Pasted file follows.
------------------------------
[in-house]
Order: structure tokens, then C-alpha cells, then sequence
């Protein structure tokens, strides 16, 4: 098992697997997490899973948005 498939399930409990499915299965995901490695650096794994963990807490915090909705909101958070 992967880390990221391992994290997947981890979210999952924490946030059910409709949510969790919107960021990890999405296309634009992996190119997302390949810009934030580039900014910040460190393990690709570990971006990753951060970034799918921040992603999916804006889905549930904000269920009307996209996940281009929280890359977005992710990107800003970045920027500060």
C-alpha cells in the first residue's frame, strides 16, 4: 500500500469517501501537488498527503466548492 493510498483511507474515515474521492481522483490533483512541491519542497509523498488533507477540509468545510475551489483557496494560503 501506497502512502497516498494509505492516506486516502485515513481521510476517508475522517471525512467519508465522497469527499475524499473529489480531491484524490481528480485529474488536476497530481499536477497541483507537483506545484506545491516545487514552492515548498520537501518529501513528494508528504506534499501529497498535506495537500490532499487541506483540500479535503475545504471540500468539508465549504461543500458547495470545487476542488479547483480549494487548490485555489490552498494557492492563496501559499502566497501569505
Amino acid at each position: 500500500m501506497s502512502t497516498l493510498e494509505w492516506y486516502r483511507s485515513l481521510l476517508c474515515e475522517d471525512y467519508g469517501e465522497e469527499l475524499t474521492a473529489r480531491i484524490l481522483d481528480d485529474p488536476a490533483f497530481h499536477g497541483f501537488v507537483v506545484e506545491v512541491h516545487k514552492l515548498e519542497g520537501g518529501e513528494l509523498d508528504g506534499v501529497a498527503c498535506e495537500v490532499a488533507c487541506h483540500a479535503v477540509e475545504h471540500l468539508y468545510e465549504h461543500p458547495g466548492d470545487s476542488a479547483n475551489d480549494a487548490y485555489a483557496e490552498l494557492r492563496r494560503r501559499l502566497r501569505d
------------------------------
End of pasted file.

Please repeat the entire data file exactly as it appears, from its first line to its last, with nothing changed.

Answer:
[in-house]
Order: structure tokens, then C-alpha cells, then sequence
């Protein structure tokens, strides 16, 4: 098992697997997490899973948005 498939399930409990499915299965995901490695650096794994963990807490915090909705909101958070 992967880390990221391992994290997947981890979210999952924490946030059910409709949510969790919107960021990890999405296309634009992996190119997302390949810009934030580039900014910040460190393990690709570990971006990753951060970034799918921040992603999916804006889905549930904000269920009307996209996940281009929280890359977005992710990107800003970045920027500060």
C-alpha cells in the first residue's frame, strides 16, 4: 500500500469517501501537488498527503466548492 493510498483511507474515515474521492481522483490533483512541491519542497509523498488533507477540509468545510475551489483557496494560503 501506497502512502497516498494509505492516506486516502485515513481521510476517508475522517471525512467519508465522497469527499475524499473529489480531491484524490481528480485529474488536476497530481499536477497541483507537483506545484506545491516545487514552492515548498520537501518529501513528494508528504506534499501529497498535506495537500490532499487541506483540500479535503475545504471540500468539508465549504461543500458547495470545487476542488479547483480549494487548490485555489490552498494557492492563496501559499502566497501569505
Amino acid at each position: 500500500m501506497s502512502t497516498l493510498e494509505w492516506y486516502r483511507s485515513l481521510l476517508c474515515e475522517d471525512y467519508g469517501e465522497e469527499l475524499t474521492a473529489r480531491i484524490l481522483d481528480d485529474p488536476a490533483f497530481h499536477g497541483f501537488v507537483v506545484e506545491v512541491h516545487k514552492l515548498e519542497g520537501g518529501e513528494l509523498d508528504g506534499v501529497a498527503c498535506e495537500v490532499a488533507c487541506h483540500a479535503v477540509e475545504h471540500l468539508y468545510e465549504h461543500p458547495g466548492d470545487s476542488a479547483n475551489d480549494a487548490y485555489a483557496e490552498l494557492r492563496r494560503r501559499l502566497r501569505d